I heard once of a Christian kid who became an atheist of the Ayn-Rand kind. This blew my mind. I couldn’t believe that anyone with real Christian knowledge would be swayed by her assertions (on atheism, it is too kind to call them arguments).
So if I had known that person, or if it was ever to happen to someone I know, perhaps I will shift in my present stance.
But for now, my present stance is that most of the Christian attacks on Ayn Rand are posturing and pretentious. Not as much as she was, I guess, but with less virtue to compensate for the vice.
Yes, Ayn Rand was a materialist atheist. Yes, atheism is opposed to Christianity. Telling us that Atheism is opposed to Christianity is not worth the typing it takes to write the sentence. We know this already.
If you want to see Christian appropriations of Ayn Rand, you should read Herbert Schlossberg’s Idols for Destruction. A few of his appropriations are worth ten times all the ranting refutations put out by people claiming to be intellectual.
And if you want to see her refuted, you will learn more of value by reading her fellow atheist (or at least agnostic) Murray Rothbard. Granted, Rothbard, has an axe to grind (for good reason). But he did, at one point, sincerely admire her and try to interact with her. That is better than just about an Christian’s attack.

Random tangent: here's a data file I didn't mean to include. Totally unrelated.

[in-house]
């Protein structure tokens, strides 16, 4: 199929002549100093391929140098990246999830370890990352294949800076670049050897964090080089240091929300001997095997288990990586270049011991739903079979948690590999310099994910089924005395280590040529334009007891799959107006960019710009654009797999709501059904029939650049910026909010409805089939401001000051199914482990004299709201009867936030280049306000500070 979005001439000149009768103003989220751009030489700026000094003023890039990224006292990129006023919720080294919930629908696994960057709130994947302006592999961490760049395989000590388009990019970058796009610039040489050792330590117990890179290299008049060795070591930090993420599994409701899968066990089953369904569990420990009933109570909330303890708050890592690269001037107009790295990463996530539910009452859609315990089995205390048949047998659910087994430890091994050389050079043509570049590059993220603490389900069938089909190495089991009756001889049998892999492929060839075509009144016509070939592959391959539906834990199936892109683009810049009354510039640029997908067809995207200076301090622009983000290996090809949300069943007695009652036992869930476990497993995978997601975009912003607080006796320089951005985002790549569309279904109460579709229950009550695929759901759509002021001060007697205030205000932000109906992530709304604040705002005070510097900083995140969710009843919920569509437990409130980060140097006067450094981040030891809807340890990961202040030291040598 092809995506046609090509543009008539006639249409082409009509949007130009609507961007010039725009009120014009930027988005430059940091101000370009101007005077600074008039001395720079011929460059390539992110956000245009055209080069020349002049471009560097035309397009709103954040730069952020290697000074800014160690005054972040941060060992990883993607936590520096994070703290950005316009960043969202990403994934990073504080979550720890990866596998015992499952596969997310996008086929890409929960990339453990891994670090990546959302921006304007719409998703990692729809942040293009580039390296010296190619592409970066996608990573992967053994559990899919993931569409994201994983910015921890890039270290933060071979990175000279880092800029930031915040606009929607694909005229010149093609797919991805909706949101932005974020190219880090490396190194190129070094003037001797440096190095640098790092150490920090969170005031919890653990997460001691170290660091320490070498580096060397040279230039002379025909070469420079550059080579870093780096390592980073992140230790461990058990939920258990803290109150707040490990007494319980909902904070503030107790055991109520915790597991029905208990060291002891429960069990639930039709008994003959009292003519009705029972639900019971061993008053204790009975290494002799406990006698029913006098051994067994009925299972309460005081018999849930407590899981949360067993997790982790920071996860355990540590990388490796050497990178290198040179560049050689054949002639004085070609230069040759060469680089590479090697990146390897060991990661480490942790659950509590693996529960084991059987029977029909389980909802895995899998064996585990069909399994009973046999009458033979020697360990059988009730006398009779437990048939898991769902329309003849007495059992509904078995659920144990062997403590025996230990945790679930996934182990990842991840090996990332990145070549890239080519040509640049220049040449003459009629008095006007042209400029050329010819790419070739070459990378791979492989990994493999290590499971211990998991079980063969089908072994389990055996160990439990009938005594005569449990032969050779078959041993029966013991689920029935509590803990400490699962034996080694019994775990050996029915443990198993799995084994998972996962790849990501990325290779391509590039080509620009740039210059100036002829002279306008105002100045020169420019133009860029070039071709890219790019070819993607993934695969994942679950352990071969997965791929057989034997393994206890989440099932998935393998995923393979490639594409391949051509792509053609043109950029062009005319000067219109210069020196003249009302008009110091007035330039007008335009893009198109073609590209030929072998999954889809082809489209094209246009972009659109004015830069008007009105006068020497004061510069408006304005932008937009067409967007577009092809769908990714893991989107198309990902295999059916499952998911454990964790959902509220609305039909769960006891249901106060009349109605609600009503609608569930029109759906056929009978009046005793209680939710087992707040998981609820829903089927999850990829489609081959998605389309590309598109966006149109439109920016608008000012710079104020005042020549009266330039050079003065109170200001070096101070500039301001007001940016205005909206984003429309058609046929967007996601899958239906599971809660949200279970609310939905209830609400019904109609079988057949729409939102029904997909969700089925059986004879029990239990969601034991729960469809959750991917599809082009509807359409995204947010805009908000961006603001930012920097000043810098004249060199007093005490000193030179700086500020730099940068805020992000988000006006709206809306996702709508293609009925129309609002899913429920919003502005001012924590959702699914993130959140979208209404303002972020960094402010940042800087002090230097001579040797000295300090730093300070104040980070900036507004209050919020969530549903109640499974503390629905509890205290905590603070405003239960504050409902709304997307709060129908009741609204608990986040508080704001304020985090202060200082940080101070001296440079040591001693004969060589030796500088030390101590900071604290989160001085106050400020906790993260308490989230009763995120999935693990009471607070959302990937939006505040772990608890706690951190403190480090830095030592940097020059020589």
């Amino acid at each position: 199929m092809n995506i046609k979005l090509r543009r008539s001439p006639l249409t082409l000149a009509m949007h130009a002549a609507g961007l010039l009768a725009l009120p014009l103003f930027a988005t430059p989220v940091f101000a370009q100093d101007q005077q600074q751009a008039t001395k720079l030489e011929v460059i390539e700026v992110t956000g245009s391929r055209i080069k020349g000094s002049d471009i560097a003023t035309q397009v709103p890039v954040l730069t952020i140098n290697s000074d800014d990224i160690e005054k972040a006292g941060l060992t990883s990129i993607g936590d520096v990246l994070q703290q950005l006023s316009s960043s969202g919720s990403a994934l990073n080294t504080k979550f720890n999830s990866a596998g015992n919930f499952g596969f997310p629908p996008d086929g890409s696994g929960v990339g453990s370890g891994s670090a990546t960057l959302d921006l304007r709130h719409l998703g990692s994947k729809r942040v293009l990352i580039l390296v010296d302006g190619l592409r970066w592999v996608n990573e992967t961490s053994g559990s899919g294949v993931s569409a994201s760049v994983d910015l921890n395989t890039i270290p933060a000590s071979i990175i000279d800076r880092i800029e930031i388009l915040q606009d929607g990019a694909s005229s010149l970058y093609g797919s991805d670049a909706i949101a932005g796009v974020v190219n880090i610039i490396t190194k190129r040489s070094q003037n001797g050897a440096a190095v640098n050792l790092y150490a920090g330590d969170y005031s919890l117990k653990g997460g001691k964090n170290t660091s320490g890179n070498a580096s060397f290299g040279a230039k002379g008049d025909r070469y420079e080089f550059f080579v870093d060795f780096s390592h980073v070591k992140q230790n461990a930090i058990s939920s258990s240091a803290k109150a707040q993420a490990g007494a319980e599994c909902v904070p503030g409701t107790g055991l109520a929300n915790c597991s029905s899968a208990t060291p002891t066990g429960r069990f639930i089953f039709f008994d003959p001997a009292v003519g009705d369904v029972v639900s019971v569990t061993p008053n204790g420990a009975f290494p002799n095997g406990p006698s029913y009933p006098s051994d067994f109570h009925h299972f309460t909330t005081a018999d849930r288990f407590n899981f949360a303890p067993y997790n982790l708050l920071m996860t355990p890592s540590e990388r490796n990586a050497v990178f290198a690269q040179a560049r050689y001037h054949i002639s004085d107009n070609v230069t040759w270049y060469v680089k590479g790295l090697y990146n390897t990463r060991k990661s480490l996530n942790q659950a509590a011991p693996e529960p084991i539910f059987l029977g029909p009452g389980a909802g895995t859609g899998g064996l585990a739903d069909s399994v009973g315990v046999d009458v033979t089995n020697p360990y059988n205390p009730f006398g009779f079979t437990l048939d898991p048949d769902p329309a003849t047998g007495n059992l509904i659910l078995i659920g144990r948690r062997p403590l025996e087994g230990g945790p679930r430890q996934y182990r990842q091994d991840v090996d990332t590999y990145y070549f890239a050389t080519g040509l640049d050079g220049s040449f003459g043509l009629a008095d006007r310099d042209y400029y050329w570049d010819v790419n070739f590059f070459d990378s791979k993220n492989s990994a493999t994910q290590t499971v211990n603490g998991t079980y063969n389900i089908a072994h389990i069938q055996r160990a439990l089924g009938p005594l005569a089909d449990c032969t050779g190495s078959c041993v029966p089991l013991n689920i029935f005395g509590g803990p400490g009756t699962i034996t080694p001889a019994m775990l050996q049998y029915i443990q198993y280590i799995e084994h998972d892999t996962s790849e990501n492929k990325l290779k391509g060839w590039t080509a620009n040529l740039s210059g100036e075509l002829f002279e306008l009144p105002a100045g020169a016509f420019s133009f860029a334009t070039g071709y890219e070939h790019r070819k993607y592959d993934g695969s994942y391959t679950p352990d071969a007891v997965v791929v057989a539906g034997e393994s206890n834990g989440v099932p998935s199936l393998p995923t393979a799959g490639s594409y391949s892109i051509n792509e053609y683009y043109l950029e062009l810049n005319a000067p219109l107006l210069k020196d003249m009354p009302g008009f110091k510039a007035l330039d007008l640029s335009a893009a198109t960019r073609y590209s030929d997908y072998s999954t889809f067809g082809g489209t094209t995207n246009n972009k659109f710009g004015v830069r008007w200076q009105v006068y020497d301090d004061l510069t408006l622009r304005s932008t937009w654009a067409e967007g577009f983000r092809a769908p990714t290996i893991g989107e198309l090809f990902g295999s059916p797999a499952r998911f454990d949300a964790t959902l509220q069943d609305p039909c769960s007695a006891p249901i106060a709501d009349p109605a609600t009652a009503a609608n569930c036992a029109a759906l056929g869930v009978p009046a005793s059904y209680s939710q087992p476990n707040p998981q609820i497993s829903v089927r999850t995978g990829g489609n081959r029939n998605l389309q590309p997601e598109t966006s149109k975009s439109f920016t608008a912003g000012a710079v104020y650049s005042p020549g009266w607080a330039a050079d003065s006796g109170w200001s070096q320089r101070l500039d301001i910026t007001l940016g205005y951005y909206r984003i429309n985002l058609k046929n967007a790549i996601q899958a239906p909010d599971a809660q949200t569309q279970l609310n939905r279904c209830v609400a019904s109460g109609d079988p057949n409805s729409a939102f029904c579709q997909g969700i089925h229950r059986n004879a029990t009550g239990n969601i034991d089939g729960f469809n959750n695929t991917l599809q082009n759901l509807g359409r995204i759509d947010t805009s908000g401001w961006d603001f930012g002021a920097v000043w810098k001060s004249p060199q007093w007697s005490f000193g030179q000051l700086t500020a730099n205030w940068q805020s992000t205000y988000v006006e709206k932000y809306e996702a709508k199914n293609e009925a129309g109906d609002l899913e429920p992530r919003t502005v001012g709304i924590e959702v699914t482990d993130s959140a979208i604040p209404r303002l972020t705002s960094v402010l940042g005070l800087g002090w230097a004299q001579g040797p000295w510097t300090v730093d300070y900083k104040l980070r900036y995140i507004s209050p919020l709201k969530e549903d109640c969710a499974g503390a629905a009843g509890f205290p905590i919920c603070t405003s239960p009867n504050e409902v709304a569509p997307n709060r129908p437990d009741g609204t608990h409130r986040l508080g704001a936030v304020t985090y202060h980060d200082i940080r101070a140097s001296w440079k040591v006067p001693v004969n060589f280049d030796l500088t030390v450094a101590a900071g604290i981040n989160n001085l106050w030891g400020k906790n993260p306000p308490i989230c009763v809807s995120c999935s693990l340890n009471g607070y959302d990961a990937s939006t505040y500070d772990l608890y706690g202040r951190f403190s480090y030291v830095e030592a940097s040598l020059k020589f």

I find it appalling, that one can be considered intellectual in Christian circles to be acquainted with Marx, or Nietzsche, but somehow appreciating some aspects of Ayn Rand’s thought is outside the boundaries.
I’ll agree that Rand is somewhat immature. I don’t own any of her works any more. But in college I read most of them. I couldn’t finish The Fountainhead because I think “no means no” and not even Howard Roark should guess that she really wants it. But I read the rest of her fiction, including her play, “The Night of January 16th.” And I read many, many of her essays.
And I remember distinclty that in several of them, she defended traditional Christians from Liberal theology. She could tell the difference and saw in Liberalism an enemy of real thinking. In many cases, reading her was like reading H. L. Mencken’s obituary of J. Gresham Machen.
Yes, I think Mencken was an amazing genius and a brilliant writer, even if he wasn’t brilliant as he thought he was. And I read Camille Paglia,. And I think Justin Raimondo is the greatest American columnist alive today. (Actually, I don’t think it. It is simply a fact.)
I suppose all those opinions call forth for some Christian “world view analysis” to tell me who is a pervert and who an atheist and on and on.
People act as if the recognition of Ayn Rand’s genius (with her blindness) is some sort of right wing bias. It is the critics who usually reveal they are not so much defending God as the state.